Stories for August 26, 2007
But Kernan, who lives in the shadow of his now deceased but still famous sports announcer dad, is cruising on autopilot and has been unable to find a voice that his editors think sings. Then he meets a homeless man who calls himself Champ (Samuel L. Jackson). The man claims to have been boxing champion Bob Satterfield. Kernan can't believe his good fortune. Everyone thinks Satterfield is dead but here he is and if Kernan can play his cards right, there's a cover-making story to be mined. But what happens after this chance encounter tests Kernan in ways that he could have never anticipated, and raises questions about about journalistic ethics and responsibility, as well as about the relationships of fathers and sons.
As a longtime action junkie myself, I can attest to the fact that we're a forgiving lot. Give us action that really sings on the screen and we'll even forgive a lame plot and wooden performances. Just make our jaws drop in amazement at the on-screen action--or even at one action set piece--and we'll be lining up for seconds and buying the DVDs. That's why a standard Asian actioner is generally leaps and bounds above even a decent American action film--because Asian directors know how to make action films for action fans. People like John Woo and Jackie Chan understand that action films are essentially like musicals, only the choreographed numbers involve violence instead of song and dance. They also understand that when you're shooting an action scene, you need to let it play out with a good amount of wide shots and as little editing as possible. The action or kinetic energy should come primarily from the performers not from the film editor. Overcutting in an action film is usually a sign that the action is badly done or that the director doesn't have confidence that the action can carry the scene.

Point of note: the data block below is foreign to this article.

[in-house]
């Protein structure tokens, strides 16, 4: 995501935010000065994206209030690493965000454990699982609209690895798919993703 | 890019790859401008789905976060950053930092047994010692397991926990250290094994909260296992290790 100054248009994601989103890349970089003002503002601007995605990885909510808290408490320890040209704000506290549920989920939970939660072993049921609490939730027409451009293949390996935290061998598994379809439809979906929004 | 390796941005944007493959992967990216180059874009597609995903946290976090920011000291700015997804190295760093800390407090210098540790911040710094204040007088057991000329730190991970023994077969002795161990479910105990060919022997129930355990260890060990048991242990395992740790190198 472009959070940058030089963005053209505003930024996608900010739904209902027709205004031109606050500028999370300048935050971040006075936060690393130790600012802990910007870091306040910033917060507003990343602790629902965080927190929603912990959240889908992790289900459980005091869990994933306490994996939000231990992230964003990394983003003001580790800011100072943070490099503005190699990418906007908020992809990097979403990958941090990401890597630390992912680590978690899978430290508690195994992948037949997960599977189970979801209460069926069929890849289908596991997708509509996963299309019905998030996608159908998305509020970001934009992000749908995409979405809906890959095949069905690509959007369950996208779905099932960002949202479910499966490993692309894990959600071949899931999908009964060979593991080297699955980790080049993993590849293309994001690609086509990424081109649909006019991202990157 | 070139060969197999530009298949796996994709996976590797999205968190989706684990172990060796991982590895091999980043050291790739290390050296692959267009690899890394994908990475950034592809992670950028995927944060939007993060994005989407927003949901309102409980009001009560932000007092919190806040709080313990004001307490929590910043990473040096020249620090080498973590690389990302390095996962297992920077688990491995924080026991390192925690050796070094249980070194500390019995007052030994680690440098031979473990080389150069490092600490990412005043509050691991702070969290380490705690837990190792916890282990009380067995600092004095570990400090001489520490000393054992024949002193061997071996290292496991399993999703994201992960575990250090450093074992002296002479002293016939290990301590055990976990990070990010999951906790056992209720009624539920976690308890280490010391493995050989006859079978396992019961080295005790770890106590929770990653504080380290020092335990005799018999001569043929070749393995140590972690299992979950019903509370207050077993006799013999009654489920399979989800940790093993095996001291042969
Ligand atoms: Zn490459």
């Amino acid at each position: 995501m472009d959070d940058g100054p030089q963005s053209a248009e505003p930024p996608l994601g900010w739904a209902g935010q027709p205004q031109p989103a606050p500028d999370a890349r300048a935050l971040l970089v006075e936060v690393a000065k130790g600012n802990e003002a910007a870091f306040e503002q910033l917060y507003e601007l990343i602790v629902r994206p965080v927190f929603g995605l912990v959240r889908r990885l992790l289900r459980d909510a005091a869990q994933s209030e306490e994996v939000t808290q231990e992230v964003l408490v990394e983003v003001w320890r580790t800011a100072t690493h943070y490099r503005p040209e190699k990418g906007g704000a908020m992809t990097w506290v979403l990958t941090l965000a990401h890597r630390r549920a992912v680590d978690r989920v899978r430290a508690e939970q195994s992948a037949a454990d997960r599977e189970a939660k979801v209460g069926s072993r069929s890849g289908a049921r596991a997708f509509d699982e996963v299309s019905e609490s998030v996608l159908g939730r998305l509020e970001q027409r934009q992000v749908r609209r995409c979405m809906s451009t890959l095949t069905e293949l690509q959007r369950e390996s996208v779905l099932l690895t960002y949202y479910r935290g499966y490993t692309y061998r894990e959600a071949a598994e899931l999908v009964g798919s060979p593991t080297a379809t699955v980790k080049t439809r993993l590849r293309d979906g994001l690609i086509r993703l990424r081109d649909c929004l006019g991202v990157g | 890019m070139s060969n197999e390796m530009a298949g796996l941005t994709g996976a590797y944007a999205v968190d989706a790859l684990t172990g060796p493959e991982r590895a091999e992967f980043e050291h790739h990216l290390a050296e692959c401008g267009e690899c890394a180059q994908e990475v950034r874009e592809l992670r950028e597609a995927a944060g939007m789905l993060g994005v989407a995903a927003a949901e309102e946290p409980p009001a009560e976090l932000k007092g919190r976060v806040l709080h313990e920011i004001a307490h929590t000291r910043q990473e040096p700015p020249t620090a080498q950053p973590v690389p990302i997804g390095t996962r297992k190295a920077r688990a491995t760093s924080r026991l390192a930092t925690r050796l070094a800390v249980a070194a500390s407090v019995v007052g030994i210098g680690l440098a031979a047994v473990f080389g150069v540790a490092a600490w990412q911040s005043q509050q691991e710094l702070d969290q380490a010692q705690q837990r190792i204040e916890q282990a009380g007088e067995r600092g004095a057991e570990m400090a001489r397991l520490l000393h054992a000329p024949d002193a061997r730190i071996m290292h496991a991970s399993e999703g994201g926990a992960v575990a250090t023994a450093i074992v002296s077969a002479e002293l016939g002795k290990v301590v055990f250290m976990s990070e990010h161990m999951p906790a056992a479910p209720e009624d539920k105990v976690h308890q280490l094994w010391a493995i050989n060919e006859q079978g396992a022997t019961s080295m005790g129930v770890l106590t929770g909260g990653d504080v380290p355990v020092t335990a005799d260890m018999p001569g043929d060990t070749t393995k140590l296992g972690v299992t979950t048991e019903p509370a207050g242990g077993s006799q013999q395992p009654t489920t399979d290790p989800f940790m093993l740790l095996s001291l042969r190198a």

Delpy plays Marion, a French photographer with vision problems. In a whirlwind open, Marion narrates her life to us, complete with a rapid slide show of images chronicling the most recent events with her boyfriend of two years Jack (Adam Goldberg). Then she lays out her itinerary, which includes two days in Paris. She has dreams in her head about what two days with her boyfriend in the most romantic of cities might be like but reality is about to hand her a few surprises. Almost immediately, everything seems to go wrong from a local strike tying up the streets of Paris to ex-boyfriends resurfacing all over town to stir the worst kind of jealousy in Jack. Along the way, Marion contemplates what being in a relationship is all about and why we end up picking the people we do to fall in love with.